Health Female Adda
2 months ago
Cervical cancer in India: What every sexually active woman should know

Cervical cancer is the 2nd most common cancer in women in India. According to data, around 122,844 new cervical cancer cases are diagnosed annually in India and about 67,477 cervical cancer deaths occur annually in India. The rate of incidence of cervical cancer is the highest between 40 years to 65 years. Also, cervical cancer mortality comparison, premature deaths and disability in India increases in a sexually active woman (preferably 20- 24 years of age). With the deadly figures, it goes without saying that every sexually active woman should be aware of certain things when it comes to cervical cancer in India. Here are few reasons:

#1. One woman dies of cervical cancer every 8 minutes in India. Yes, cervical cancer is the second most common cancer in India in women accounting for 22.86% of all cancer cases in women and 12% of all cancer cases in both men and women. Here’s more on HPV and cervical cancer: 5 important facts every woman MUST know!

#2. Cancers of cervix and breast in females account for over 50% of all cancer deaths in India. According to the Globocan 2012 data, the newly registered cases of cervical cancer are 1,23,000 and the deaths due to it are 67,500.

#3. Rural women are at higher risk of developing cervical cancer as compared to their urban counterparts. Cervical cancer is the third largest cause of cancer mortality in India accounting for nearly 10% of all cancer-related deaths in the country. Also read symptoms of cervical cancer.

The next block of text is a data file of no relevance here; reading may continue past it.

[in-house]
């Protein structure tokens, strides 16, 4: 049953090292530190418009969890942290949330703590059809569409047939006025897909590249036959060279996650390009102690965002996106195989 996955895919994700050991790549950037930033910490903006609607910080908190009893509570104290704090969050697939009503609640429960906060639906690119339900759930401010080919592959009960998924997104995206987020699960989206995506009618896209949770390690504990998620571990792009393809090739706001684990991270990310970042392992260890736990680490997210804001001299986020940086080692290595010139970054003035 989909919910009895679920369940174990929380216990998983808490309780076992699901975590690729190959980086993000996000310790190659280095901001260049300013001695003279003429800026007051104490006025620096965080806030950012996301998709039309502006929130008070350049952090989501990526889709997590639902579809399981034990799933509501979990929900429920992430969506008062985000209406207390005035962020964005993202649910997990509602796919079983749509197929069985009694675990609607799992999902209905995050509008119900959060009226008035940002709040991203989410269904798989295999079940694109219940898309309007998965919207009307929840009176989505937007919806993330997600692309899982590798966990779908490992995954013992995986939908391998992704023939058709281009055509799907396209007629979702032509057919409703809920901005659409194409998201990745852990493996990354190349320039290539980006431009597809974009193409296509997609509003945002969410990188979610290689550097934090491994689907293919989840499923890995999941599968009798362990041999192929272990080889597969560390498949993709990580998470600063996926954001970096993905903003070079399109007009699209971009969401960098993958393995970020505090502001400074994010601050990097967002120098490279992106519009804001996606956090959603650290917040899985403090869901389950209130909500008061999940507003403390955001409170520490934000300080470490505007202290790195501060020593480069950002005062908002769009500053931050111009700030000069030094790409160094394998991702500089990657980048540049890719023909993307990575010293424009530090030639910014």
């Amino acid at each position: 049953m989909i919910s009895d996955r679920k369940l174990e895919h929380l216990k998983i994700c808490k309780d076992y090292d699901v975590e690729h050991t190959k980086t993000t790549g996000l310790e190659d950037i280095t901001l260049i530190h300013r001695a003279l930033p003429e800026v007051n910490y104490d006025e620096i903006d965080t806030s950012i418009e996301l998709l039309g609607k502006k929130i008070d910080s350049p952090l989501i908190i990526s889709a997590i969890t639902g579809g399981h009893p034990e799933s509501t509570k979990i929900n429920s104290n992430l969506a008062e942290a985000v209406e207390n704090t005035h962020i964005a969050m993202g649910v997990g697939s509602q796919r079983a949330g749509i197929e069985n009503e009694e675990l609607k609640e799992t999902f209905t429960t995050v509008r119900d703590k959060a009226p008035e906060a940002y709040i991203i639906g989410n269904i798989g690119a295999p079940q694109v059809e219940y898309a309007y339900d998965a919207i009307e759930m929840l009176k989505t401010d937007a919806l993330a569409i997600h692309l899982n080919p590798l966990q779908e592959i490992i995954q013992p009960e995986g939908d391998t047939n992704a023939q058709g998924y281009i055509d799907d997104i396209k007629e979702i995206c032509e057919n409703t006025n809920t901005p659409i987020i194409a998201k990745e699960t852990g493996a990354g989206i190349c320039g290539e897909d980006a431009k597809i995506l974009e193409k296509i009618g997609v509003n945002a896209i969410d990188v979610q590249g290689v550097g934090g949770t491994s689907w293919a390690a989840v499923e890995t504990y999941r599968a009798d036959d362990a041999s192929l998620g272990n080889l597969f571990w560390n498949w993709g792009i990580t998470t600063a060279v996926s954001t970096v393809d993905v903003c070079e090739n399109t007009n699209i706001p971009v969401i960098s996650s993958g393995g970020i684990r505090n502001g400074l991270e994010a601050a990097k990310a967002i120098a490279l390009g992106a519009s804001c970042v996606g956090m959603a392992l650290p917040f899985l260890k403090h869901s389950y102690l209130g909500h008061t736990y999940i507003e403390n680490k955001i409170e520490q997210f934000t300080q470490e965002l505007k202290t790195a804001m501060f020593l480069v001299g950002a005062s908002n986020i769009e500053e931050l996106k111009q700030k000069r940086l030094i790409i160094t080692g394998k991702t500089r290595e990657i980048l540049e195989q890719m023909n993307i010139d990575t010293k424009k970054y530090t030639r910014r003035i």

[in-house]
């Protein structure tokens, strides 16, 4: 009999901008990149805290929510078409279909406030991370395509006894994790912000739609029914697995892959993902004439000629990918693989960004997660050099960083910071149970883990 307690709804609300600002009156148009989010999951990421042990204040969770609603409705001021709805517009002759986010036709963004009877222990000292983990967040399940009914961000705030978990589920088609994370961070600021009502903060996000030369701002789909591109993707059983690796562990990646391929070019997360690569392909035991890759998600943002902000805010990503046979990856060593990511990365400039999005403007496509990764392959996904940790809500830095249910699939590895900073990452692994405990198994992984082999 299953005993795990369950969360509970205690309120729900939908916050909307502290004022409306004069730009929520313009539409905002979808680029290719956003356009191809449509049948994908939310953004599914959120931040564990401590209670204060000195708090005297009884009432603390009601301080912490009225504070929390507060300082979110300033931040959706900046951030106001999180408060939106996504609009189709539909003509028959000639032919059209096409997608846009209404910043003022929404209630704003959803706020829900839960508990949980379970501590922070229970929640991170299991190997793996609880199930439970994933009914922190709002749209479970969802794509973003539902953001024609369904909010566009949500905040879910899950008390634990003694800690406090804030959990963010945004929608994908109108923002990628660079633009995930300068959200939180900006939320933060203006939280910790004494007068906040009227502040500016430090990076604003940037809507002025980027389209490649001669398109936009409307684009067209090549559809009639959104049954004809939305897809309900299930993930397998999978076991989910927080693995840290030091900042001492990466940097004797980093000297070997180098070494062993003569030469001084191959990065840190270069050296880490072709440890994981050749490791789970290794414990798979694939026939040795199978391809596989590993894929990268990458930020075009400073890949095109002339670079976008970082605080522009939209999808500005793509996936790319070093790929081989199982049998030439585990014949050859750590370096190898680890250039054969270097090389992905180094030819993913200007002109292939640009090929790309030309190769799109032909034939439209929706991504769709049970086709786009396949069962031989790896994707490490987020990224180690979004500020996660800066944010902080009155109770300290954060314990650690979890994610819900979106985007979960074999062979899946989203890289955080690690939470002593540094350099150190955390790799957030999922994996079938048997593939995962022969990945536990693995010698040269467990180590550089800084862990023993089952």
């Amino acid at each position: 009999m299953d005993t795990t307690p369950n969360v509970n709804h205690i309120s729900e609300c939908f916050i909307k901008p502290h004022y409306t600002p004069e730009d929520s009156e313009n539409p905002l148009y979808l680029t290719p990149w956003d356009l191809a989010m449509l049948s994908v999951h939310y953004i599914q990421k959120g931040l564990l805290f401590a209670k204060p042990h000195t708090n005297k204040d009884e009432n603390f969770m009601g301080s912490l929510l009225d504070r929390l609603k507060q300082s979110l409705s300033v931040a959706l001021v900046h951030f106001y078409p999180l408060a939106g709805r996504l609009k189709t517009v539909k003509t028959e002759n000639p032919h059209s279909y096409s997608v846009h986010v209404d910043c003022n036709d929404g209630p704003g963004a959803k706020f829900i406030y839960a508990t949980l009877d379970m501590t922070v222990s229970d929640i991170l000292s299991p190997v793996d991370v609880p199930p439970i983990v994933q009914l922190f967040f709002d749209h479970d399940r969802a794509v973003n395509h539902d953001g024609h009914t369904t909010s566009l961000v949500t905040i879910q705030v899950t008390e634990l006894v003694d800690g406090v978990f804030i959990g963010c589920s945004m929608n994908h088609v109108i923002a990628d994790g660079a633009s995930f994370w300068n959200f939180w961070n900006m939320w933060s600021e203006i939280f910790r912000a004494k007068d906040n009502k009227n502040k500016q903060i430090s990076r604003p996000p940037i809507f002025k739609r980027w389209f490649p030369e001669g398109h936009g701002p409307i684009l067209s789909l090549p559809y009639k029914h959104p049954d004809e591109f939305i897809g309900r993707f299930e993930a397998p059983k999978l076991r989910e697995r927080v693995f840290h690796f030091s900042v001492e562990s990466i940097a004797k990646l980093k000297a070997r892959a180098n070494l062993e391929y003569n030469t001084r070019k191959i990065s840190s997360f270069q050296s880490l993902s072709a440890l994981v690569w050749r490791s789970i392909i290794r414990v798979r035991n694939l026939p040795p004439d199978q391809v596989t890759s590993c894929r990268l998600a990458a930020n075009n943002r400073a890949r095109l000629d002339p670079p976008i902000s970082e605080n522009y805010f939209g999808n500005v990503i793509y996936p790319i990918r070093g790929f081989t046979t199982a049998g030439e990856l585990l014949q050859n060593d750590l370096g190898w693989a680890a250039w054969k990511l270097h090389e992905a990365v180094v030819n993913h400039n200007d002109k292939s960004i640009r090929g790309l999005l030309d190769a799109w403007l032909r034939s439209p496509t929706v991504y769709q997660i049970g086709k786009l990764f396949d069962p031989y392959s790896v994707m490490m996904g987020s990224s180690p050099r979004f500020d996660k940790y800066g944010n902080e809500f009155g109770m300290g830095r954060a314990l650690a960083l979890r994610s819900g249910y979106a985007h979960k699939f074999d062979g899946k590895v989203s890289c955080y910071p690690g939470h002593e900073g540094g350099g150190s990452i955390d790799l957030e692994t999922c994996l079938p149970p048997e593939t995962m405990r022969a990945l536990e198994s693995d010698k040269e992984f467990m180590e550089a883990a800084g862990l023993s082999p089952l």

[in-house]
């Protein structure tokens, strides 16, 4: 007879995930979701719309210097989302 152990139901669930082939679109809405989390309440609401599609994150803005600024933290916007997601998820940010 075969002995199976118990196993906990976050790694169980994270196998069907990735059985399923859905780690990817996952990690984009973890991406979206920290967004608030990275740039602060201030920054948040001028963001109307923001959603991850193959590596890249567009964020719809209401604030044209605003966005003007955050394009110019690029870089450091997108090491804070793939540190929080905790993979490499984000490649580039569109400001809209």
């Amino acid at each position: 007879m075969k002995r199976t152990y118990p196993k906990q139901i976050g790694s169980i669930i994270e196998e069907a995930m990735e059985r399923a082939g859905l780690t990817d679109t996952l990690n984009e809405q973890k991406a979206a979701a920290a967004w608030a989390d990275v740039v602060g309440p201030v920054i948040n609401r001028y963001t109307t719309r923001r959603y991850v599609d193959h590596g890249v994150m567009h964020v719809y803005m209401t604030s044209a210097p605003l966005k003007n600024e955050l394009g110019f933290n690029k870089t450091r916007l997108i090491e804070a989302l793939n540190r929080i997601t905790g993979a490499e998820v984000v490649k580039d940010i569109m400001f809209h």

#4. HPV 16 is the most common type detected followed by HPV18, 45 and 33 in India. Worldwide, HPV16 and 18 (the two vaccine-preventable types) contribute to over 70% of all cervical cancer cases. After HPV16/18, the six most common HPV types are the same in all world regions, namely 31, 33, 35, 45, 52 and 58; these account for an additional 20% of cervical cancers worldwide. The relative five-year survival averages to 48.7%. The length of survival depends on the stage of cancer at the time of diagnosis. This is why timely diagnosis is the need of the hour.

#5. HPV is a necessary cause of cervical cancer, but it is not a sufficient cause. Other cofactors are necessary for progression from cervical HPV infection to cancer. Tobacco smoking, high parity, long-term hormonal contraceptive use, and co-infection with HIV have been identified as established cofactors. Co-infection with Chlamydia trachomatis and herpes simplex virus type-2, immunosuppression, and certain dietary deficiencies are other probable cofactors. Here are 11 risk factors for cervical cancer.

With inputs from NICPR (Nationa Institute of cancer prevention and Research) and NHP (National Health Portal of India)

Image Source: Shutterstock

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